Scafell Pike is the tallest mountain in England, and one of the four 3,000ft peaks in the Lake District. As a result it attracts walkers from distant valleys and has gained a reputation as being a long, hard walk. This is very true if one starts from Borrowdale, Eskdale or Great Langdale, but not true from Wasdale Head.
Your choice of starting point limits your route - from Borrowdale you can either head to Sty Head and take the Corridor Route, or come up Grains Gill to Esk Hause and the Great End ridge. From Great Langdale the route follows Mickleden, climbs up Rossett Gill, passes Angle Tarn to reach the false Esk Hause and then pass the true Esk Hause on the way to the Great End ridge. From Wasdale Head the main route goes straight up Lingmell Gill, up Brown Tongue and into Hollow Stones before following the easiest route onto the top. On this route the summit is less than two and a half miles from the summit, compared to four miles for the walker starting at Seathwaite in Borrowdale and nearly five and half from Great Langdale!
Thousands make it to the top of Scafell Pike each year. Many are doing the Three Peaks challenge, where it falls between Snowdon and Ben Nevis. Others are doing the climb for charity (thus a fair scattering of fancy dress at the top) while others climb it simply because it is the highest peak. I've seen people playing darts at the summit (complete with dart board on the cairn) and I've taken nonalcoholic punch and a gas stove to the top in the past.
Any ascent of Scafell Pike on a clear day produces a sense of satisfaction not equalled by the ascent of any other fell.
Grid Reference of Summit: NY 215 072
Routes of Ascent
There are three ways onto the summit plateau of Scafell Pike. The easiest climbs up the north-western corner of the summit cone, and can be reached either from Wasdale Head via Hollow Stones, or by using the Corridor route from Sty Head.
The second route is via Mickledore, the col linking Scafell and Scafell Pike. This can be approached from Hollow Stones along a fairly easy path that ends with a scramble up a scree slope then up a gully, or from Eskdale, on a long hard slog from the river.
The third is via Broad Crag Col. This links Scafell Pike to the rest of the range - Broad Crag, Ill Crag and Great End. This can be reached from three directions, but the vast majority of people using this approach come from the direction of Broad Crag, having reached this long ridge via Esk Hause. Second most popular (a long way behind) is a path that leaves the Corridor Route above Piers Gill. This starts well but ends steeply. Finally the col can be reached up Little Narrowcove from Eskdale, but this is another long steep climb. I'd rather continue up Eskdale to Esk Hause and then follow the normal Ill Crag-Broad Crag approach.
We currently have three walks up Scafell Pike
1: Scafell Pike from Great Langdale, a 11 mile round trip
2: Scafell Pike from Wasdale Head via the Corridor Route, a very attractive 7 miles
3: Scafell Pike from Wasdale Head via Sty Head and Esk Hause, a long 9 mile walk but with some lovely views
Scafell Pike has a large and very rocky summit plateau, with a smaller equally rocky rise forming the very top of the fell. It is surmounted by a large round flat-topped cairn with stairs up to the top, and with a nearby trig point. Between them these two features can act as a very useful aid to navigation in foggy weather (especially if you plan to return by the same route - in this case remember the relative position of the two features when you reach the summit).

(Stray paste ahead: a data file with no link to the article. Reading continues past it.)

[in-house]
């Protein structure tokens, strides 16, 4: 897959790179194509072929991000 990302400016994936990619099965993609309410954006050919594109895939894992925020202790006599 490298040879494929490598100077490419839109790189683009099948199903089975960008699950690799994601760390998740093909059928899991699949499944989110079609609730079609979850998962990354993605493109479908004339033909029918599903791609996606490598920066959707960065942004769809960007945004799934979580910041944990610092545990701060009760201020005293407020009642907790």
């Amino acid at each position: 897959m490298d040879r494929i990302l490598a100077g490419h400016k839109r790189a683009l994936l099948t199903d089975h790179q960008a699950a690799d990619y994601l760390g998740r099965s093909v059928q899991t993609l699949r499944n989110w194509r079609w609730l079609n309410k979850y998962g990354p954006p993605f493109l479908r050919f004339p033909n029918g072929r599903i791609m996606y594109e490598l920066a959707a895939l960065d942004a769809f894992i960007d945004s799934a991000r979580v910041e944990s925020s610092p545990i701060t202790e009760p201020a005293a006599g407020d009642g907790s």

It must be said that foggy conditions are fairly common on Scafell Pike, which can attract clouds on days when every other fell is clear (presumably because of its location on the western edge of the district - the wet sea air rises very quickly as it hits Scafell and Scafell Pike and clouds form). I've been on Scafell in sunlight looking across at clouds on the Pike.
When the top is clear the view is majestic, with a real feeling of being above everything in the Lakes. Just to the south of the main summit is a second lower rocky summit with better views down into Eskdale. Move a little to the north-east of the summit to see dramatic views of the crags of Broad Crag and Ill Crag, while a move to the south-west brings Mickledore into sight.
Streams and Tarns
Here we are splitting the Scafell ridge into all of its separate tops, so Scafell Pike itself occupies a fairly small area. To the west Lingmell Gill separates the fell from Lingmell and an unnamed beck in Hollow Stones is the boundary with Scafell. To the north the top of Piers Gill runs towards Broad Crag Col, while Little Narrowcove Beck forms the main eastern boundary heading towards Eskdale. In the south-east the unexplored rocky slopes run all the way down to the River Esk itself. Finally an unnamed beck runs south-east from Mickledore towards the Esk, joining How Beck on its way,
Scafell Pike can only claim one tarn - the tiny expanse of Broadcrag Tarn, but this does share with Foxes Tarn the claim to be the highest named tarns in the Lake District.
Scafell Pike to Scafell is one of the trickiest trips between two bordering summits. As far as Mickledore the going is easy, but the direct route up to Scafell is blocked by the crags of Broad Stand, an area for the rock climber and not the fell walker or scrambler. The walker has to lose altitude to reach Scafell - either down towards Eskdale then across to Foxes Tarn and up from there, or down towards Wasdale then up Lord's Rake (not a route I've every tried!) and from there up the western slope of the fell.